Constructive Dismissal Vs Unfair Dismissal

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Home > Blog > Constructive Dismissal Vs Unfair Dismissal

While the term ‘unfair dismissal’ is commonly recognized, ‘constructive dismissal’ remains less familiar to many. Unfair dismissal typically involves the termination of employment without lawful justification. On the other hand, constructive dismissal presents its own set of challenges for organizations, often overlooked due to its lesser-known nature.

Here’s how to make sure constructive dismissal does not become an issue in your organisation.

What is constructive dismissal?

Constructive dismissal, also referred to as constructive unfair dismissal, arises when an employee resigns because they believe they have no alternative. It occurs when circumstances within the workplace compel the employee to tender their resignation.

How does constructive dismissal differ from unfair dismissal?

An unfair dismissal claim may also comprise a constructive dismissal, so it is impossible to view the two as separate issues. Broadly speaking, however, constructive dismissal occurs when a person resigns of their own accord but only due to circumstances which forced them to tender their resignation. Unfair dismissal occurs when an individual’s employment is terminated but it was done so on grounds that are found to be unlawful.

Constructive dismissal may arise when an employer:

  • threatens a worker with dismissal;
  • engages in misconduct which puts a worker in an uncomfortable position or one which threatens their integrity;
  • makes significant changes to the worker’s role or the workplace itself; or
  • subjects an employee to baseless disciplinary action

The employee may feel compelled to resign, and this action could form the basis of a constructive dismissal claim.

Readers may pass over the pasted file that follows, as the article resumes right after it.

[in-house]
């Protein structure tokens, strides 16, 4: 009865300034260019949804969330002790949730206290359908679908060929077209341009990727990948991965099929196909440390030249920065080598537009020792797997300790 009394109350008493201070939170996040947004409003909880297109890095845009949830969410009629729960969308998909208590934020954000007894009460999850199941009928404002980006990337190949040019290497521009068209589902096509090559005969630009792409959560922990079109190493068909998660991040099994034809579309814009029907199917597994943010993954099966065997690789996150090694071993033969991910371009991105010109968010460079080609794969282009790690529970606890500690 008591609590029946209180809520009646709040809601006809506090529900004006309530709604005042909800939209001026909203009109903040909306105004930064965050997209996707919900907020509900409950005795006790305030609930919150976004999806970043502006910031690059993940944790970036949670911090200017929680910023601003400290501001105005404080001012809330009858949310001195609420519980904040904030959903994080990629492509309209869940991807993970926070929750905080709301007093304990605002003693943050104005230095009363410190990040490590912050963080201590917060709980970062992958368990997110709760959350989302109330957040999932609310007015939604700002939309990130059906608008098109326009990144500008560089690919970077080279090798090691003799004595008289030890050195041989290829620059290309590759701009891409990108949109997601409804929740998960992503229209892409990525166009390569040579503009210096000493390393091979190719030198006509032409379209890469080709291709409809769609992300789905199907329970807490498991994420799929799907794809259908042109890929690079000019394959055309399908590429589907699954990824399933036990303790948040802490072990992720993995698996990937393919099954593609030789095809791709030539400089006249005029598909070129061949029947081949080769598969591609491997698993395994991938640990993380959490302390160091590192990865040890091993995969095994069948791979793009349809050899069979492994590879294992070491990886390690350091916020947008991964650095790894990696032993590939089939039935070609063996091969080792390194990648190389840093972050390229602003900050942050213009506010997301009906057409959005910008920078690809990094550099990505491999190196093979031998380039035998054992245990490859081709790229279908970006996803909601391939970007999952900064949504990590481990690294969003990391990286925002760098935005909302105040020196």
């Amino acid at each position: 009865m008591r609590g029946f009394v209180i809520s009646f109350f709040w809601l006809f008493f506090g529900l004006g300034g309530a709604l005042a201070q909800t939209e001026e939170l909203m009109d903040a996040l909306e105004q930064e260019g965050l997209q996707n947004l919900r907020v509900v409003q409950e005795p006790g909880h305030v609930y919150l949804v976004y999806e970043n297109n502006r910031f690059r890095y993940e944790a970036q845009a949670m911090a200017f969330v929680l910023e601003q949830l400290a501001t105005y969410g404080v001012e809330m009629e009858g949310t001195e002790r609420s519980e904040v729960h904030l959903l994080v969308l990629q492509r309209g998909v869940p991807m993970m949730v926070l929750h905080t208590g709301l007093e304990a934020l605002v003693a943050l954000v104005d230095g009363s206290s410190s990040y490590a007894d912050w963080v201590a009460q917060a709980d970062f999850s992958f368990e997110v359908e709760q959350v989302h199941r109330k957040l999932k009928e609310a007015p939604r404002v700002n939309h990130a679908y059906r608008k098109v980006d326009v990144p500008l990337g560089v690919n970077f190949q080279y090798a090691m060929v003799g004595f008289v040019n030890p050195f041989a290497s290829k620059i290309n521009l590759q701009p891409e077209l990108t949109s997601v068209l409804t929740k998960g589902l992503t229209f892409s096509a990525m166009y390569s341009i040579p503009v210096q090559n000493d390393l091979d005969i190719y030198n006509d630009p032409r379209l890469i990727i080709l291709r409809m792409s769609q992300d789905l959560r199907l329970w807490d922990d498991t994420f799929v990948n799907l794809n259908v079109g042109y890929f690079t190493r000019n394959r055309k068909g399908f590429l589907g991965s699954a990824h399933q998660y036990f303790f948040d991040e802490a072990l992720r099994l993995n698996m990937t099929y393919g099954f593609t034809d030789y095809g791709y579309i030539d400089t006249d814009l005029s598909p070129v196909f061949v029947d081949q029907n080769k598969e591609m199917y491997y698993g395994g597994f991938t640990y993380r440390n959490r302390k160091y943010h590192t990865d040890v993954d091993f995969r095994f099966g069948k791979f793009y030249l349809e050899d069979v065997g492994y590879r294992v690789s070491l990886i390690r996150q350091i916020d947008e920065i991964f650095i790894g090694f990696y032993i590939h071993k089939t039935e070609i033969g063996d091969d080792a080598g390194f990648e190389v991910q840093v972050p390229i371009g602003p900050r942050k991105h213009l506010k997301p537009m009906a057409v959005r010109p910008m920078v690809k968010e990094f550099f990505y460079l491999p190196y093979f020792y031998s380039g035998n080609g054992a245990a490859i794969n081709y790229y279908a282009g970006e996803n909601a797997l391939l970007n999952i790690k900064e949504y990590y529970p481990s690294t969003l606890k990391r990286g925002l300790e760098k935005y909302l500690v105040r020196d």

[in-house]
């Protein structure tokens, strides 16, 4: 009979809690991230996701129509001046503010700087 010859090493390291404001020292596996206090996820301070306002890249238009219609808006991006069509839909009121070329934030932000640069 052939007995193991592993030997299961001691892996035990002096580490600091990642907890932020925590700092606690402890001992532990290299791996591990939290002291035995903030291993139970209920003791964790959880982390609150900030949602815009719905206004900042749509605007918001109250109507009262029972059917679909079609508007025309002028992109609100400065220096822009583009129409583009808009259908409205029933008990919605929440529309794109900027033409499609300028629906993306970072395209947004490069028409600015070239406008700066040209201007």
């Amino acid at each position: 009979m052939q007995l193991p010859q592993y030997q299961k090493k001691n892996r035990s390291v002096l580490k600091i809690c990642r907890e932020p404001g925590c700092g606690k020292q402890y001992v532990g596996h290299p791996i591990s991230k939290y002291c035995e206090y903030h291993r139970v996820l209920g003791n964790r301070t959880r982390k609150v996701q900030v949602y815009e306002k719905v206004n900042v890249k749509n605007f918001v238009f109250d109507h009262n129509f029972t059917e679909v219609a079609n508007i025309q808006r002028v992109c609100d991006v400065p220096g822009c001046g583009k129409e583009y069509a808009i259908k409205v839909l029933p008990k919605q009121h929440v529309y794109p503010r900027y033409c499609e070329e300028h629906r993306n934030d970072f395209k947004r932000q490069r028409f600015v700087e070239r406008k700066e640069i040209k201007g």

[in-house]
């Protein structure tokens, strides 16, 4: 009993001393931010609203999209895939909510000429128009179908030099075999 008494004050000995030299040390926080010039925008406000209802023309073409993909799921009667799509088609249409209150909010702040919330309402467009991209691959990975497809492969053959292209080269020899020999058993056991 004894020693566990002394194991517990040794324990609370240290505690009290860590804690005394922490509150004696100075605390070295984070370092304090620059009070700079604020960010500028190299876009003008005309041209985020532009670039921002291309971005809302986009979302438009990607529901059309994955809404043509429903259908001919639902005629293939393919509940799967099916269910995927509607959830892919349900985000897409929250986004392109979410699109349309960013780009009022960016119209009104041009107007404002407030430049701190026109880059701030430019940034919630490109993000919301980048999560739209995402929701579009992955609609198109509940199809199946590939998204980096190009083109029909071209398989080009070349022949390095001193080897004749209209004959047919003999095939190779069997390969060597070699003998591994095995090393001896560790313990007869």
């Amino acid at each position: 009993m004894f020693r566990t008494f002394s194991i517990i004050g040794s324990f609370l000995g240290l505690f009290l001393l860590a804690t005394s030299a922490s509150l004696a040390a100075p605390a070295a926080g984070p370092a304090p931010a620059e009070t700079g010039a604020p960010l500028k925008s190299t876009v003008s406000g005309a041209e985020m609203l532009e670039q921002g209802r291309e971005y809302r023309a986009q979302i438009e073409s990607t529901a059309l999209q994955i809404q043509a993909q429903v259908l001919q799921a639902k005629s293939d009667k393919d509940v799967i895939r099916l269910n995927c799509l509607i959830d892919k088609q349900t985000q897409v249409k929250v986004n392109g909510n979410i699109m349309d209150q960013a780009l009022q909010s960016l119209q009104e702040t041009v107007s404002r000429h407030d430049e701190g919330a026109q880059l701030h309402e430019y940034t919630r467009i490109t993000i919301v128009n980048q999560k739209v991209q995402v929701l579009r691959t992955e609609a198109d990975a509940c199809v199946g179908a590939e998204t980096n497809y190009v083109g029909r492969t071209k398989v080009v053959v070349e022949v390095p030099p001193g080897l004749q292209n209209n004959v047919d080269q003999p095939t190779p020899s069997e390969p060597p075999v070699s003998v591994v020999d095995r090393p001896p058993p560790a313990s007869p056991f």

Times where constructive dismissal might occur include:

  • whilst the worker is experiencing bullying or harassment;
  • in the heat of the moment during a tense interaction with a superior or colleague;
  • during stressful periods where the employee has a significant workload or is under duress; and
  • at times where there are other ‘forceful’ factors at play.

A forceful factor includes any experience in the workplace which can have a negative impact on an employee, such as a reduction in hours without prior warning or not being paid for time worked. Any poor conduct by an employer which could make an employee feel the need to resign may be classified as constructive dismissal.

If constructive dismissal forms part of an unfair dismissal claim the burden of proof will fall on the employee, meaning the employee must be able to prove that their employer intended for them to resign or that the employer believed it was probable that the working relationship would be brought to an end by the employee’s resignation.

What should employers do to avoid an unfair dismissal claim?

If an unfair dismissal claim is brought against an employer and constructive dismissal is alleged, the employer will be required to defend itself against the allegations.

To mitigate the risks, employers should establish clear grievance, bullying, and harassment policies outlining complaint procedures and investigation protocols.

Address systemic issues or grievances raised by employees promptly through thorough investigations and resolution attempts.

Provide necessary support to employees navigating workplace challenges and ensure adherence to employment laws.

In cases where the resignation is made in the heat of the moment, the employee should be given a cooling off period in which they can rescind their resignation.

Where an employee has cited that the reason for their resignation is due to a specific systemic issue or a grievance with a colleague or superior, employers should offer to investigate the issues to determine whether they can be resolved prior to accepting the employee’s resignation.

If you are an employer who needs assistance navigating employment laws around constructive dismissal our experienced employment lawyers in Cairns can provide guidance.

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